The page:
Course Description: Introduction to Logic

This is a course has length of 10 hours. The course is subdivided into 5 separate modules. A student opting for this course should follow the following path:

This module introduces the basic of naïve set theory. This allows us to develop a language that can be used to understand various concepts of Logic. This module is of two hours. Students should go through the lecture notes and try to answer the questions provided in the question bank. When students are satisfied with their understanding of the material, then can take the quiz to test their understanding.

This module introduces students to the basic of the theory of numbers. Students learn about the natural numbers, integers, rational numbers and real numbers. These concepts will help us to crate examples that explain various concepts of logic. The students are also introduced to mathematical induction: a technique used to prove various results about natural numbers.

This module is of one hour. Students should go through the lecture notes and try to answer the questions provided in the question bank. When students are satisfied with their understanding of the material, then can take the quiz to test their understanding.

This modules explains the concept of a sentence. It explains how a concept of a sentence in logic is different from a sentence used in everyday language. It introduces the related concepts of a designatory function and a sentential function. It explains how variables in a sentential function can be replaced by constants to construct sentences. It also discusses the role of quantifiers in the construction of sentences.

This module is of one hour. Students should go through the lecture notes and try to answer the questions provided in the question bank. When students are satisfied with their understanding of the material, then can take the quiz to test their understanding.

This module starts by introducing students to the use of logical conjunctions like ‘not’, ‘or’, ‘and’ & ‘if…, then…’. It explains the concepts of argument, premise and conclusion. Students are taught to use truth tables to establish laws of sentential calculus.

This module is of four hour. Students should go through the lecture notes and try to answer the questions provided in the question bank. When students are satisfied with their understanding of the material, then can take the quiz to test their understanding.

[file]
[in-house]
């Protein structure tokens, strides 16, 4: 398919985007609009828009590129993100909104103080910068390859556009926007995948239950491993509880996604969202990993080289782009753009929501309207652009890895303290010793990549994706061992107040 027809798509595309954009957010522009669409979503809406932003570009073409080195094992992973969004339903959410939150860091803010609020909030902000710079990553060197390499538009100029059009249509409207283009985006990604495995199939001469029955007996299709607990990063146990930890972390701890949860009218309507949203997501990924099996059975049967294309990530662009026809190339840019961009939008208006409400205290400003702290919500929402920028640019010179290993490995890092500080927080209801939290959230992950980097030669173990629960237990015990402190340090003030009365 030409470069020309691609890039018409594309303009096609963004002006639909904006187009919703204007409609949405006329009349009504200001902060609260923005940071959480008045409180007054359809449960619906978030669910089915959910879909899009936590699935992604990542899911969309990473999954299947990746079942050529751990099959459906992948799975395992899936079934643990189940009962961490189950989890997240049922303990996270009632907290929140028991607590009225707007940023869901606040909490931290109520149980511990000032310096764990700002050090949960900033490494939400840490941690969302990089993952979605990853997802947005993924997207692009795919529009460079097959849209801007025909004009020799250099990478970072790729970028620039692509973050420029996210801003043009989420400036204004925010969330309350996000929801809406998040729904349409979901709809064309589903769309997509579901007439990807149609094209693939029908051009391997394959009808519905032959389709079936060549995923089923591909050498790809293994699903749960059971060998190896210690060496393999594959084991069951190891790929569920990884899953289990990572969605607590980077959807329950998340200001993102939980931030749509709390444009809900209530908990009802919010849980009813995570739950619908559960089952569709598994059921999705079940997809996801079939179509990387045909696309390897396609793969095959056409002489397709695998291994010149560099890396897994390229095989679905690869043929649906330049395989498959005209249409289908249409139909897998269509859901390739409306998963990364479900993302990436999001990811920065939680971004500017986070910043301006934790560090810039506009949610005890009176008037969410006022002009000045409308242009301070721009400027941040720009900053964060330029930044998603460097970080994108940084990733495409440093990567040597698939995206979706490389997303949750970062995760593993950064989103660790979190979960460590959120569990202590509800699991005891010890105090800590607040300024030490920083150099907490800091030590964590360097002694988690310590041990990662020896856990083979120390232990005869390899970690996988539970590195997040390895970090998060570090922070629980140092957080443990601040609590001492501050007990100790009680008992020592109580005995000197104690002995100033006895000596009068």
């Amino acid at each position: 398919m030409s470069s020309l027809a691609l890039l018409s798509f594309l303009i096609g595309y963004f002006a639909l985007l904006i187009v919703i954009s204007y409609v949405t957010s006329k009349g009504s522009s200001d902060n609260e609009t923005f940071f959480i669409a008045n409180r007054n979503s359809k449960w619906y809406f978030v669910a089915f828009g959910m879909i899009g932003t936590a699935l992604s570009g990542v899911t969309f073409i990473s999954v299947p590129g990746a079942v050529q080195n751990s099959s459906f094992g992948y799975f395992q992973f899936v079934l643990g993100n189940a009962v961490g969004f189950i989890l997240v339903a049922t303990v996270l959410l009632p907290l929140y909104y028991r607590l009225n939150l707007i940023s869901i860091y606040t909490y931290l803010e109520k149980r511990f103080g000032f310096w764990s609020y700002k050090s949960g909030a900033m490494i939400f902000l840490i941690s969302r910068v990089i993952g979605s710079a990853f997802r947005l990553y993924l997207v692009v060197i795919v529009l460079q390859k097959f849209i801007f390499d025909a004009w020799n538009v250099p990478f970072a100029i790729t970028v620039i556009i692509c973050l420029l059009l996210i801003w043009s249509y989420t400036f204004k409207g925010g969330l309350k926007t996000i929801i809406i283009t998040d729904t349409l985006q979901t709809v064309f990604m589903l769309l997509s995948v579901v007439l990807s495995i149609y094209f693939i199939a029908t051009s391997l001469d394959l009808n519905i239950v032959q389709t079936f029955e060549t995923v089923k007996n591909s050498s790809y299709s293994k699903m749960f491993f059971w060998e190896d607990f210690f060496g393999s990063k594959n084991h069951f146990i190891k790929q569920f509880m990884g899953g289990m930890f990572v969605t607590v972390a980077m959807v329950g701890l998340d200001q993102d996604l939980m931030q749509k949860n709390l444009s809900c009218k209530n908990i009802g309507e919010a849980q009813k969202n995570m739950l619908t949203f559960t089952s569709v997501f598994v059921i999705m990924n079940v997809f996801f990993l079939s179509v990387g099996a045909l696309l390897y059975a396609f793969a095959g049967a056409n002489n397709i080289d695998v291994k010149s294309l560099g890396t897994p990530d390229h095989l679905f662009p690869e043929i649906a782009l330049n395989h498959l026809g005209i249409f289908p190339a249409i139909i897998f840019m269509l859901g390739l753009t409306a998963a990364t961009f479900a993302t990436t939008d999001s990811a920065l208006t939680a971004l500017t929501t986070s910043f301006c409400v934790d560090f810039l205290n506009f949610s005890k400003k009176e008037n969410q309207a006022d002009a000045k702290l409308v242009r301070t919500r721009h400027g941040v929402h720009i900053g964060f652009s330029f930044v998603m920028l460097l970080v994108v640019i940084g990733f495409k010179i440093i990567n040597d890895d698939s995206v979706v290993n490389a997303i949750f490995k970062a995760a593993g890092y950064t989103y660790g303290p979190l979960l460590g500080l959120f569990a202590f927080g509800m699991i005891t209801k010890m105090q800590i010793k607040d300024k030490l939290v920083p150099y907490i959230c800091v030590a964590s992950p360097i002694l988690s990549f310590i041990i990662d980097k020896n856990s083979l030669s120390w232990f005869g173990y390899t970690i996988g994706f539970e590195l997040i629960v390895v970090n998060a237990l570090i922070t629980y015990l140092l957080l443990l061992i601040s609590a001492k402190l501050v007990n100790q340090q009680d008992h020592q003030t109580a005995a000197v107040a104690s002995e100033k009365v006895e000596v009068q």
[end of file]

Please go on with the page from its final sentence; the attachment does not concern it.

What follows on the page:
This module introduces the concept of binary relations. The concepts of domain and co-domain are explained. The module then explains the algebra of relations: operations through which new relations can be constructed from existing relations. In this context, we discuss some special relations like the universal relation and the null relations. The module also discusses the concepts of reflexive relations, transitive relations, symmetric relations etc.

- I. Set Theory
- Lecture Set Theory
- Test 1
- II. Numbers
- III. Constants and Variables
- Test 2
- Test 1
- IV. Sentential Calculus
- V. Theory of Relations
- Test 3
- Lecture Sentential Calculus 1
- Lecture Sentential Calculus 2
- Lecture Sentential Calculus 3
- Theory of Relations
- Introduction to Logic

NIL

Assistant Professor

Department of Economics,

School of Humanities and Social Sciences

Email Contact: ashokankur.datta@snu.edu.in

Ph.D. (Economics), Indian Statistical Institute, Delhi. 2012

M.A. (Economics), University of Delhi. 2005

B.Sc. (Economics-Honours.), University of Calcutta. 2003

M.A. (Economics), University of Delhi. 2005

B.Sc. (Economics-Honours.), University of Calcutta. 2003

Post Doctoral Fellow, Centre de Sciences Humaines, New Delhi. 2011-2012

Fellow, Ashoka Trust for Research in Ecology and the Environment, Bengaluru. 2010-2011.

Fellow, Ashoka Trust for Research in Ecology and the Environment, Bengaluru. 2010-2011.

Environmental Economics, Development Economics

NIL

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